Location: East Trailhead: 2752 U.S. Highway 12, Town of Pines, IN 46360 and West Trailhead: 1184 North Mineral Springs Road, Dune Acres, IN 46304.
Trail Length: 4 miles easy to moderate but with a few very steep climbs
Hours: 6am to 11pm
Entrance Cost: Requires a National Park Pass: 1-7 day vehicle pass: $25 per carload/$20 per motorcycle; Walk-in, bike-in, boat-in 1-7 day pass: $15 individual/$25 family; Indiana Dunes National Park Annual Pass: $45/year; America the Beautiful Annual Pass (entrance to over 2,000 federal recreation sites): $80/year. Passes can be purchased at the Indiana Dunes Visitor Center, 1215 N. State Road 49, Chesterton, IN.
Parking: Yes – North lot by Dunes Acres guard shack or south lot on Mineral Springs Road near Calumet Trail
Dog-Friendly: Yes, on a leash
Restrooms: Porta Potty
Tips: Great for running! Be on the lookout for the sandhill cranes who camp out along the road in the spring.
Bloggers Thoughts: (Donna Lind)
Early spring hiking in the Dunes . . . the landscape clearly defined, the shape of the land and the trees stark against the sky and new life so close, just there, waiting for the right amount of warm days and sunshine to let loose.
On this particular day we decided to hike the Cowles Bog trail – four miles of trail that never disappoints. We started out in late afternoon, my personal favorite time for hiking. The shadows are long and the colors are soft and warm and buttery. We were able to park in the north Cowles Bog parking lot, off Mineral Springs Road and close to the Dunes Acres guard shack. The trailhead is actually back across Mineral Springs Road and begins easily along the north edge of the bog (which is actually a fen!).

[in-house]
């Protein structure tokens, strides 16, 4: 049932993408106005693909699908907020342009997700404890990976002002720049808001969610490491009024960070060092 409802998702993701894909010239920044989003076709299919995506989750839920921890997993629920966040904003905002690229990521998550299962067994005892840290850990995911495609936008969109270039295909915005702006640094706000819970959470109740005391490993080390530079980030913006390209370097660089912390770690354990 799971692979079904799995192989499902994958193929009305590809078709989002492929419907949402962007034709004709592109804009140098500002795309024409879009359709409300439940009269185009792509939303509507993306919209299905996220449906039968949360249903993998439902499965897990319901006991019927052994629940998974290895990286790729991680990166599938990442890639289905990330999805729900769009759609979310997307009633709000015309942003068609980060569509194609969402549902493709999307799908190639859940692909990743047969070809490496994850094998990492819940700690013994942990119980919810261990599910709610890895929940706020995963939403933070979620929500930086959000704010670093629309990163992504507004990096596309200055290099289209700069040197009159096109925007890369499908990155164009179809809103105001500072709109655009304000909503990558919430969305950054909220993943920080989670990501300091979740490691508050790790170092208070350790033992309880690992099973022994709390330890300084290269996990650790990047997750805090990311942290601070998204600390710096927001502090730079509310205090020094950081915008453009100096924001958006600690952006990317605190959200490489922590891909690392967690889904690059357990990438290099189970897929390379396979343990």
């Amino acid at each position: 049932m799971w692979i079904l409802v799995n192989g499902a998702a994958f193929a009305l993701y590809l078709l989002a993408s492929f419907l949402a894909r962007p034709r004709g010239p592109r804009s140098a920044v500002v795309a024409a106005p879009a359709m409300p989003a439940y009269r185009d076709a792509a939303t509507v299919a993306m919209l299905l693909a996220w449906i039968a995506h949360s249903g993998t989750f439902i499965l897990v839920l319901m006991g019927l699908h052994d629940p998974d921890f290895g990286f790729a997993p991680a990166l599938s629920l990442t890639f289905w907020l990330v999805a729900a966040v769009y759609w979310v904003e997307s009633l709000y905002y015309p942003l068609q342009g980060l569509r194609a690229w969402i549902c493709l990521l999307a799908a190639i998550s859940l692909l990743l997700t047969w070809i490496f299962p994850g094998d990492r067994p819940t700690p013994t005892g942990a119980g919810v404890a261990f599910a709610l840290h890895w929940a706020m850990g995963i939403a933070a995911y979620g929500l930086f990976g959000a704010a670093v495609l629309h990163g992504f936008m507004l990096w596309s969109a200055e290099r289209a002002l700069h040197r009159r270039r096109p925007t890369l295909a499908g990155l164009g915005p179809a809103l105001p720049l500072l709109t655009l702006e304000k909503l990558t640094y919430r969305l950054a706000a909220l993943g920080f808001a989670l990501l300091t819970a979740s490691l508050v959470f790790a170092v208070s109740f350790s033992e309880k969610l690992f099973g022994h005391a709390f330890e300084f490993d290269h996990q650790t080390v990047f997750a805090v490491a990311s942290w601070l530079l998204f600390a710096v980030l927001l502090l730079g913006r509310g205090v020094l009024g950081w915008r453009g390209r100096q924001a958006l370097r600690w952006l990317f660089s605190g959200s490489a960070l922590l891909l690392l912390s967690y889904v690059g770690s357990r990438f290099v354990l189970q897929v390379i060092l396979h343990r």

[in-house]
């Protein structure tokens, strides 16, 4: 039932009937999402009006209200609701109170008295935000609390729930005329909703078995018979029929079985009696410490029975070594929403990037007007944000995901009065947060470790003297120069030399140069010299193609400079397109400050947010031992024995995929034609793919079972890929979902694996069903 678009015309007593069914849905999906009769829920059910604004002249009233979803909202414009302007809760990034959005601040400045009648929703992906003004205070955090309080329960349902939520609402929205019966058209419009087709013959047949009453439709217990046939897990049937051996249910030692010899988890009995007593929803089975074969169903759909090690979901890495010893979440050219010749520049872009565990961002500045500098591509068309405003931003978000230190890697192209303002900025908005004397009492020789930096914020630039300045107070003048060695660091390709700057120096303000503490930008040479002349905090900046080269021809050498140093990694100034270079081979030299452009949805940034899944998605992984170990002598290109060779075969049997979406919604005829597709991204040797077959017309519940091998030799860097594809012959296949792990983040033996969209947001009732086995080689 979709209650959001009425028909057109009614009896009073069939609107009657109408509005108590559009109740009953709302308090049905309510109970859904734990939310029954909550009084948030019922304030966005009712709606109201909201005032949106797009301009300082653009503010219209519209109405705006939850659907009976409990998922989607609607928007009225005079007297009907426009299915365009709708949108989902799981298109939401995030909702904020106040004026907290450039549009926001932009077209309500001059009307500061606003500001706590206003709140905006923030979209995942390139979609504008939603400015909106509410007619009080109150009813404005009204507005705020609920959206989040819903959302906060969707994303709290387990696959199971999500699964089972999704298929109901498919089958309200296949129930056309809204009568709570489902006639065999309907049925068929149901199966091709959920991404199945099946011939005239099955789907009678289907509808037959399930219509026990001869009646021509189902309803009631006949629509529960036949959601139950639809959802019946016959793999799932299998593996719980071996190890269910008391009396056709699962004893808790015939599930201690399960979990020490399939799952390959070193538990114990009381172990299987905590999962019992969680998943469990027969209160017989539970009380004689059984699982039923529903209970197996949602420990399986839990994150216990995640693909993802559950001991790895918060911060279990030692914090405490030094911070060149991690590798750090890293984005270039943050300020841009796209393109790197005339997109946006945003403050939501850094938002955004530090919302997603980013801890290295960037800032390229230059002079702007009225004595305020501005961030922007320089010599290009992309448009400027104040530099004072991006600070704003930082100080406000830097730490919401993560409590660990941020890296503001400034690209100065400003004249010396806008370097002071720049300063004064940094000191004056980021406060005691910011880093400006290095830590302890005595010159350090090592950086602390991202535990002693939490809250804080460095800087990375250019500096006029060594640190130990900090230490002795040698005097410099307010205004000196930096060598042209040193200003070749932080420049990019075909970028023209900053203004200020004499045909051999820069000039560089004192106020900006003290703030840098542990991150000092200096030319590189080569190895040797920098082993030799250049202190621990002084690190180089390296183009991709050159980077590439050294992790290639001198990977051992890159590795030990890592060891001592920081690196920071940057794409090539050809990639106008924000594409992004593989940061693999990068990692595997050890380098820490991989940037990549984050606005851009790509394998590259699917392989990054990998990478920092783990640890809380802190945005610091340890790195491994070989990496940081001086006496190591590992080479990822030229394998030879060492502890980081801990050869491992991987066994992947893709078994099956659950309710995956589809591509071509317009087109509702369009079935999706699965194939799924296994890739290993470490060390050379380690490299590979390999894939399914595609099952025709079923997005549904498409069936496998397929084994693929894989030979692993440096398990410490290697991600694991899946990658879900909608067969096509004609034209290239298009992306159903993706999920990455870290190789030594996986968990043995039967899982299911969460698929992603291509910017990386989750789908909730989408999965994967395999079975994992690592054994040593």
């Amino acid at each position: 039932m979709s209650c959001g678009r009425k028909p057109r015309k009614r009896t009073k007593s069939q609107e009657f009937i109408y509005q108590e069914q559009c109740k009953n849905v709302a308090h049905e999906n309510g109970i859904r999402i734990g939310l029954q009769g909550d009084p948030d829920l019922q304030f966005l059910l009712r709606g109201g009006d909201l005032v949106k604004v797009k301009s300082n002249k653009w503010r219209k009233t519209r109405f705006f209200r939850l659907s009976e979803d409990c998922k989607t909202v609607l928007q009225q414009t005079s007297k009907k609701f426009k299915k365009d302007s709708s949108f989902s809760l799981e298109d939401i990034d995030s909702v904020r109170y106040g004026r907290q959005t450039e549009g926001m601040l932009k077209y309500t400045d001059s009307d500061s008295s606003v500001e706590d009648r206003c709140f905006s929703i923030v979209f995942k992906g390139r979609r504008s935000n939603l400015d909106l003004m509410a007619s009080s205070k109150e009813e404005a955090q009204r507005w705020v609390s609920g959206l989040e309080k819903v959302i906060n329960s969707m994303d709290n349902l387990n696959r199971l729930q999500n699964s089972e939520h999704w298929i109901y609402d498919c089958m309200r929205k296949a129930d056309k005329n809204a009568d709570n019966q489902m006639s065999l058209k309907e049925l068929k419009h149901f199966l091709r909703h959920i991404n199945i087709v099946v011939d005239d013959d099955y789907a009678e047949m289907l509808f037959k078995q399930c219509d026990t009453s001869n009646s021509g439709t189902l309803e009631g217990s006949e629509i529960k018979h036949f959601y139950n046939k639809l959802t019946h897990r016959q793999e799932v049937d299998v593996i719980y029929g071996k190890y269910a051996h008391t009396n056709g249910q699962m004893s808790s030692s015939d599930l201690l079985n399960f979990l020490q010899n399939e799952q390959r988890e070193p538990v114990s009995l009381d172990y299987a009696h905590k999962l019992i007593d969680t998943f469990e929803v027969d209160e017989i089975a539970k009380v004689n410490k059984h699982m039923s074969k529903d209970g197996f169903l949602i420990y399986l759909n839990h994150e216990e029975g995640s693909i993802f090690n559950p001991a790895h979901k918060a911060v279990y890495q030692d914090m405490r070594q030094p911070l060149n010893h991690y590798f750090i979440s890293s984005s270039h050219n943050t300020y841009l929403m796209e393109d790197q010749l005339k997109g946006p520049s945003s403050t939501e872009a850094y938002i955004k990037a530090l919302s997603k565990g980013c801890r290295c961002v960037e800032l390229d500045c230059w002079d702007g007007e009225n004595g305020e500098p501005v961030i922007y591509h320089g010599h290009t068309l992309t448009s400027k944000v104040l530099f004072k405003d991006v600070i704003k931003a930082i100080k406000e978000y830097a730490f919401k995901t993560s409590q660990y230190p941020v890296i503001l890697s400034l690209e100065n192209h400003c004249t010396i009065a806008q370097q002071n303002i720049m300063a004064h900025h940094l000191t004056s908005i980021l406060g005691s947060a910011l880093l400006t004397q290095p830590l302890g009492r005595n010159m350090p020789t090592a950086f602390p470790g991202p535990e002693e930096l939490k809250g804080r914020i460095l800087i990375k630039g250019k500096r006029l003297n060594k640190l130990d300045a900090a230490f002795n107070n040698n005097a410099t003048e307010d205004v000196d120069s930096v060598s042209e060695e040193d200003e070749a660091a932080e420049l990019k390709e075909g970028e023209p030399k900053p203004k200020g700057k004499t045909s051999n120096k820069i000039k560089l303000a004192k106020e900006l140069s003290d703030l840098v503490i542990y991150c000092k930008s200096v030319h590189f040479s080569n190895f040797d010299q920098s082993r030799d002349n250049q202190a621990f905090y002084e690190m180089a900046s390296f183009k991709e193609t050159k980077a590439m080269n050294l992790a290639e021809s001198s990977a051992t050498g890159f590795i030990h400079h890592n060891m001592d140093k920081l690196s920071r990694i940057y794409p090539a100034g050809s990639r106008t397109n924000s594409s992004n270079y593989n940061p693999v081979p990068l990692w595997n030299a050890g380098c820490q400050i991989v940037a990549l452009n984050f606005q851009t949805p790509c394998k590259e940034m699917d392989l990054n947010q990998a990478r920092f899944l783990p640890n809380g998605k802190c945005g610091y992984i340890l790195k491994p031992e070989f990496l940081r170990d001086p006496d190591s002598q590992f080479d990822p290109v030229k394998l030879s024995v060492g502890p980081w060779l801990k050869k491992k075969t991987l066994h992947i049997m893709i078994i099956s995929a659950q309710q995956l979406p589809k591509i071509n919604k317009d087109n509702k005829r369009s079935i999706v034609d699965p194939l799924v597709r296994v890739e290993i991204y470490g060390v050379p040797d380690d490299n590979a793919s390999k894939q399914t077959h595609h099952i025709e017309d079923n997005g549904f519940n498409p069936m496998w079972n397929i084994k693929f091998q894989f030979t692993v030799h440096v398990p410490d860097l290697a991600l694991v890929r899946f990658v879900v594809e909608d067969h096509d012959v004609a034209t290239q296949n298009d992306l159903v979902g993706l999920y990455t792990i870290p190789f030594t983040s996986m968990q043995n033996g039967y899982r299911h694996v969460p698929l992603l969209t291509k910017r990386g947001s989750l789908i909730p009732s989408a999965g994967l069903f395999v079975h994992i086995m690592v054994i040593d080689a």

Here our hike was moderate, winding through tall stands of sentinel trees scattered over gentle sloping dunes covered in last year’s leaves and sleeping foliage. To the left the sunshine caused the serene blue waters of the wetlands to sparkle and from somewhere on the other side, we could hear the honking alarms of Canada geese.
Although we weren’t able to see the lakeshore yet, we could feel the trail bringing us closer as it started to climb up sandy dunes and the inclines became more significant. About halfway into the hike, the trail turned a bend and we found ourselves at the top of a steep dune overlooking Lake Michigan. A quick trip down from this height took us to the shoreline, but be warned that the trail follows the shoreline for about .2 miles and required that we make the steep climb back up the dune to continue the trail.
After hiking back up a significant climb, and catching our breath, we took the return trail back towards the trailhead, threading back through the forest and along the southern side of the bog. The trail here was like hiking along a levy with wetlands on either side, and gave us a new perspective of the marshy waters, cattails and tall grasses. Toward the eastern edge of the wetlands, the trail connects with the Greenbelt trail leading to the southern parking lot close to the Calumet Trail and Highway 12, but we took the fork to the left that took us back to the trailhead where we had started.
As we headed out and back toward our car, we passed a late afternoon runner heading down the trail in the direction from where we had just come, disappearing amongst the straight tall trees and their long shadows.